“They want to earn as much and as quickly as possible and to get out of being dependent on their children… There was also a lot of friction between the families during the pandemic, which again made the elderly very insecure,” said Rath.
Most look for jobs in the informal sector as large companies and industries have no place for older people.
Elderly people also need to be digitally trained so they can participate in the mainstream and lead more comfortable and dignified lives in today’s internet-dominated world, Rath said.
About 90 percent of elders in India have to work to survive, added Anupama Datta, head of policy research and development at HelpAge India.
Families, including elders, are returning to the Delhi-NCR region from their cities of Bihar, West Bengal and Uttar Pradesh in search of work as the pandemic subsides.
“Most elders from the unorganized sector are left with no choice but to continue working in their later years. Covid has hit her the hardest. In addition to their own vulnerability to the virus, many have lost the livelihoods or working children they depended on.” She said.
“We are now seeing many elders taking to the streets again and opening their Redhi Patri (street vendors or street vendors) shops on the side of the road. The extreme weather conditions and economic slowdown are making conditions harsh and unbearable for them,” she added.
Several recruitment platforms contacted by PTI also said they were seeing an increase in applications from older people.
Industry surveys show that over 55-60 percent of individuals have expressed an interest in continuing to work after retirement in order to remain financially independent and stay productive, said Sanjay Shetty, director of international recruitment agency Randstad India.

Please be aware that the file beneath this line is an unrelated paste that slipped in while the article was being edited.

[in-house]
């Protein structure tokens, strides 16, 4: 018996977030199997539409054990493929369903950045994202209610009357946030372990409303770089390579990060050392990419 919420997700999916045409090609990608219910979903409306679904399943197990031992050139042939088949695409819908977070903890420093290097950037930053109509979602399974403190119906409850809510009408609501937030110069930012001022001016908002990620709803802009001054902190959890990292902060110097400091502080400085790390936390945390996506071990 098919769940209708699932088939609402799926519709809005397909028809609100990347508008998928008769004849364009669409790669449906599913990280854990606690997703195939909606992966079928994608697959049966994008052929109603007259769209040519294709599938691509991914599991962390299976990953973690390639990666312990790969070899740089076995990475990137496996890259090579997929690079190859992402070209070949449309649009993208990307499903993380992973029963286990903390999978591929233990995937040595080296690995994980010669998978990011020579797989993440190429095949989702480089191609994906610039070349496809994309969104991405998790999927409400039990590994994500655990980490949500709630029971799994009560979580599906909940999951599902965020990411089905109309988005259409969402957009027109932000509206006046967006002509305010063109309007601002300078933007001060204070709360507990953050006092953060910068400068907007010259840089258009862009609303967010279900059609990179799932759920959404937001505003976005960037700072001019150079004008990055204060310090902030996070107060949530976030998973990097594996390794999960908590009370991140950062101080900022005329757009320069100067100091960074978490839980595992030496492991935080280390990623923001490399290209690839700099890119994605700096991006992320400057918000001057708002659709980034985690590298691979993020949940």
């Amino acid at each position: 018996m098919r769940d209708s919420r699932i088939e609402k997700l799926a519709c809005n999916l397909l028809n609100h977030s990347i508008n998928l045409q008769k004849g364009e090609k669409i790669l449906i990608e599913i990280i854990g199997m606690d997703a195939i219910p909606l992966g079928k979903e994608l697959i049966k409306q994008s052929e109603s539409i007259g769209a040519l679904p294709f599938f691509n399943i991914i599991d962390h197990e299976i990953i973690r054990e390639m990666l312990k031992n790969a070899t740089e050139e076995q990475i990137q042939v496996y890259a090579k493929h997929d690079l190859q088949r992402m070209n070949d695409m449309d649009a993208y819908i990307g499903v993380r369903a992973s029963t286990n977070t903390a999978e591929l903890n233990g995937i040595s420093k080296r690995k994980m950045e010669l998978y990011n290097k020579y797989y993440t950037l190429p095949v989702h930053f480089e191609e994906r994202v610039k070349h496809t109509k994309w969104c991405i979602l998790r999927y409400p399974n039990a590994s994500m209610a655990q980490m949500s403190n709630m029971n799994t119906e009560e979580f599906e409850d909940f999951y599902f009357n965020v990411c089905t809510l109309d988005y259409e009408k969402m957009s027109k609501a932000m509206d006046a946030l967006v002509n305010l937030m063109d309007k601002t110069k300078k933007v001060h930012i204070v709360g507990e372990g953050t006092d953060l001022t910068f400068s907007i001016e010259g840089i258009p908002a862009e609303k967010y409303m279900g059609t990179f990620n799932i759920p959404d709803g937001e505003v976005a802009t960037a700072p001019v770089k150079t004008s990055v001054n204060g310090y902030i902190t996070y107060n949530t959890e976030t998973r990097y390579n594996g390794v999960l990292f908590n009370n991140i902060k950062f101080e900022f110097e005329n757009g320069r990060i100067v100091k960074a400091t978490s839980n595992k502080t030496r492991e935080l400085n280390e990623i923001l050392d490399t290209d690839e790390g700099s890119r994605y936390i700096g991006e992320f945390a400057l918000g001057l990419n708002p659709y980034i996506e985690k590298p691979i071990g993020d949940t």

Seniors in the country have started looking for freelance jobs, and work-from-home opportunities have increased significantly over the past two years, he said.
There is a growing trend for seniors to come back or want to continue after retirement, agreed Mahesh Bhatt, chief business officer of staffing firm TeamLease Services.
“In fact, many of them want to be part of the staff pool because it offers them a variety of jobs and flexible working hours. Manufacturing and industrials are two of the key sectors where the trend is significant. From a profile perspective, most of them are employed in administration, procurement, legal and compliance and security oversight,” he said.
According to Bhatt, the trend is not limited to the private sector. The government is also warming up. It has launched an exclusive virtual employment agency connecting seniors with companies and industry associations.
“In certain instances, families or elderly couples have had to rearrange and reconsider their funding source due to the unprecedented global event (the Covid pandemic),” added Raj Das, global co-founder and CEO of online recruitment platform Hirect India.